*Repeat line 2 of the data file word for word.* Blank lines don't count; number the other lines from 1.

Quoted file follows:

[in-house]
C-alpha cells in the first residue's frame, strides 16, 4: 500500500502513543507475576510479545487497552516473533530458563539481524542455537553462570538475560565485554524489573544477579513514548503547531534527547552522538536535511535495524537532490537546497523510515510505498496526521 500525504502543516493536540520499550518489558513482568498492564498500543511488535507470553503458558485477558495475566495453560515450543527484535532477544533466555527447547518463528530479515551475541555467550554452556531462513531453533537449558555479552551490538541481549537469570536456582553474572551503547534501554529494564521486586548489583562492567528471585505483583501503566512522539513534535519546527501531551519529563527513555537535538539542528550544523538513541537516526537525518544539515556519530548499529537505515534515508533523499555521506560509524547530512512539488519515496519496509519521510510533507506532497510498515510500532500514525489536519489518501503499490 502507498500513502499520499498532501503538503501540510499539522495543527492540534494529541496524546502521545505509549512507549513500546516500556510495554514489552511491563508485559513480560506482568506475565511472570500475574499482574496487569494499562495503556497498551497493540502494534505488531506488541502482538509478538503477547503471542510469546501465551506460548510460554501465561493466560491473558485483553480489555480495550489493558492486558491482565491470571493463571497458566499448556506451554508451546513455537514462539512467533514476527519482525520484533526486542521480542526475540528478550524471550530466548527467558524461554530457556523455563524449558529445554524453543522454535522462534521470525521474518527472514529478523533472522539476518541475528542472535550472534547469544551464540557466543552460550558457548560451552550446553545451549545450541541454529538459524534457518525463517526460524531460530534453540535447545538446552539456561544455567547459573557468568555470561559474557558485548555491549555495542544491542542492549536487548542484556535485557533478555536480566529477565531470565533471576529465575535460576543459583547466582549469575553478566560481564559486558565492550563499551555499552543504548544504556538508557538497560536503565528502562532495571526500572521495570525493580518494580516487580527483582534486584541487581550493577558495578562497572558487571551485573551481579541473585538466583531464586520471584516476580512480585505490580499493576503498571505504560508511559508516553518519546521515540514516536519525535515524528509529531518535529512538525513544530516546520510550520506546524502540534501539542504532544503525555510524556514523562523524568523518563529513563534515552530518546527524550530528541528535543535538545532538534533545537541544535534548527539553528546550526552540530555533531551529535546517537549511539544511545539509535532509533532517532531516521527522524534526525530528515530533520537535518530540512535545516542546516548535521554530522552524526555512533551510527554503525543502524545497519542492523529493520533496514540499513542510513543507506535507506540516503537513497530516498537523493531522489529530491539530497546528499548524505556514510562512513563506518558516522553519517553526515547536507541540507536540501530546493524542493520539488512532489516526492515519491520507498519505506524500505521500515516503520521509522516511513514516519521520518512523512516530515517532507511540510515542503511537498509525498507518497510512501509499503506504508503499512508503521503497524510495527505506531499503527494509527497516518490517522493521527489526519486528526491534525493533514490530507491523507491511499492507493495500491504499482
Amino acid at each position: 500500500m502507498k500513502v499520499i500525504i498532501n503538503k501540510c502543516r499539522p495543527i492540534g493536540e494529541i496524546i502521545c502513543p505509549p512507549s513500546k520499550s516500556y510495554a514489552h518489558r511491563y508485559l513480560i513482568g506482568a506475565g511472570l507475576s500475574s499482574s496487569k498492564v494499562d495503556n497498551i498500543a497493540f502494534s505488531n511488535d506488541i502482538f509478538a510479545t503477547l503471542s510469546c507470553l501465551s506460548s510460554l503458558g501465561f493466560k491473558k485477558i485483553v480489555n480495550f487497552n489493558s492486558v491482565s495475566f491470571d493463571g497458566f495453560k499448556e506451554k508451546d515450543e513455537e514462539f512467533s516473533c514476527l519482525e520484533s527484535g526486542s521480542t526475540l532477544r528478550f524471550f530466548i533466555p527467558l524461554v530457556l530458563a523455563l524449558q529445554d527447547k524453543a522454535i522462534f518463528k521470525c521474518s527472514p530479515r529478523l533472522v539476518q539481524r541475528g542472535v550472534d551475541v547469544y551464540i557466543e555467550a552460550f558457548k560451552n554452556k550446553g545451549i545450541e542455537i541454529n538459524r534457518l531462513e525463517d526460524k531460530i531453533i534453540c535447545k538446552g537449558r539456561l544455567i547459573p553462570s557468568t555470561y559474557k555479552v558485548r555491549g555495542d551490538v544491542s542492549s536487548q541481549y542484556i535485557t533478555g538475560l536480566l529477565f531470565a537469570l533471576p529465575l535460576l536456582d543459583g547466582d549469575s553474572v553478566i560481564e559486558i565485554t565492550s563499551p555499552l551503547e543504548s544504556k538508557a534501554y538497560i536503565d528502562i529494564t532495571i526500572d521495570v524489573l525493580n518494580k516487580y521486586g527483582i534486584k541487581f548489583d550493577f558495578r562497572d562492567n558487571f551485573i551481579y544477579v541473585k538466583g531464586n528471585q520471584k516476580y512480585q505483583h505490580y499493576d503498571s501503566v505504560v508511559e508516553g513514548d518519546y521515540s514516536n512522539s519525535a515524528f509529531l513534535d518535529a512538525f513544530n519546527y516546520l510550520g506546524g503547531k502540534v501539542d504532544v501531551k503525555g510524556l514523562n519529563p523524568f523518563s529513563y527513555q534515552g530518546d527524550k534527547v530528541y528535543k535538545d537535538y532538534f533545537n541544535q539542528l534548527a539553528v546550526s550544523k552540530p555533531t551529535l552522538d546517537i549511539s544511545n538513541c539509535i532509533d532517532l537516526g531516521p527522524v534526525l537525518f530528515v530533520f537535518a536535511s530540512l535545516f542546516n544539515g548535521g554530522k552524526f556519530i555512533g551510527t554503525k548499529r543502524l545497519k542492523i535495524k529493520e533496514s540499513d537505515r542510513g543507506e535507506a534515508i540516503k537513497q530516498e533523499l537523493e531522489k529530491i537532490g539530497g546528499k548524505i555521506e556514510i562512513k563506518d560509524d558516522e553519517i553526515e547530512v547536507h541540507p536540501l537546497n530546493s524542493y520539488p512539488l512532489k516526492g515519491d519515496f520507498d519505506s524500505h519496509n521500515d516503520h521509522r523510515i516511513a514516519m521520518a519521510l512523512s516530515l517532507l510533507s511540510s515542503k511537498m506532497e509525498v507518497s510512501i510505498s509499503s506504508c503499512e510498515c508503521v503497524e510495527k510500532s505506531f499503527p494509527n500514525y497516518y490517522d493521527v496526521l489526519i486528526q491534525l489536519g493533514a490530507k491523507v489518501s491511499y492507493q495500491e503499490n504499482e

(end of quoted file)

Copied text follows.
C-alpha cells in the first residue's frame, strides 16, 4: 500500500502513543507475576510479545487497552516473533530458563539481524542455537553462570538475560565485554524489573544477579513514548503547531534527547552522538536535511535495524537532490537546497523510515510505498496526521 500525504502543516493536540520499550518489558513482568498492564498500543511488535507470553503458558485477558495475566495453560515450543527484535532477544533466555527447547518463528530479515551475541555467550554452556531462513531453533537449558555479552551490538541481549537469570536456582553474572551503547534501554529494564521486586548489583562492567528471585505483583501503566512522539513534535519546527501531551519529563527513555537535538539542528550544523538513541537516526537525518544539515556519530548499529537505515534515508533523499555521506560509524547530512512539488519515496519496509519521510510533507506532497510498515510500532500514525489536519489518501503499490 502507498500513502499520499498532501503538503501540510499539522495543527492540534494529541496524546502521545505509549512507549513500546516500556510495554514489552511491563508485559513480560506482568506475565511472570500475574499482574496487569494499562495503556497498551497493540502494534505488531506488541502482538509478538503477547503471542510469546501465551506460548510460554501465561493466560491473558485483553480489555480495550489493558492486558491482565491470571493463571497458566499448556506451554508451546513455537514462539512467533514476527519482525520484533526486542521480542526475540528478550524471550530466548527467558524461554530457556523455563524449558529445554524453543522454535522462534521470525521474518527472514529478523533472522539476518541475528542472535550472534547469544551464540557466543552460550558457548560451552550446553545451549545450541541454529538459524534457518525463517526460524531460530534453540535447545538446552539456561544455567547459573557468568555470561559474557558485548555491549555495542544491542542492549536487548542484556535485557533478555536480566529477565531470565533471576529465575535460576543459583547466582549469575553478566560481564559486558565492550563499551555499552543504548544504556538508557538497560536503565528502562532495571526500572521495570525493580518494580516487580527483582534486584541487581550493577558495578562497572558487571551485573551481579541473585538466583531464586520471584516476580512480585505490580499493576503498571505504560508511559508516553518519546521515540514516536519525535515524528509529531518535529512538525513544530516546520510550520506546524502540534501539542504532544503525555510524556514523562523524568523518563529513563534515552530518546527524550530528541528535543535538545532538534533545537541544535534548527539553528546550526552540530555533531551529535546517537549511539544511545539509535532509533532517532531516521527522524534526525530528515530533520537535518530540512535545516542546516548535521554530522552524526555512533551510527554503525543502524545497519542492523529493520533496514540499513542510513543507506535507506540516503537513497530516498537523493531522489529530491539530497546528499548524505556514510562512513563506518558516522553519517553526515547536507541540507536540501530546493524542493520539488512532489516526492515519491520507498519505506524500505521500515516503520521509522516511513514516519521520518512523512516530515517532507511540510515542503511537498509525498507518497510512501509499503506504508503499512508503521503497524510495527505506531499503527494509527497516518490517522493521527489526519486528526491534525493533514490530507491523507491511499492507493495500491504499482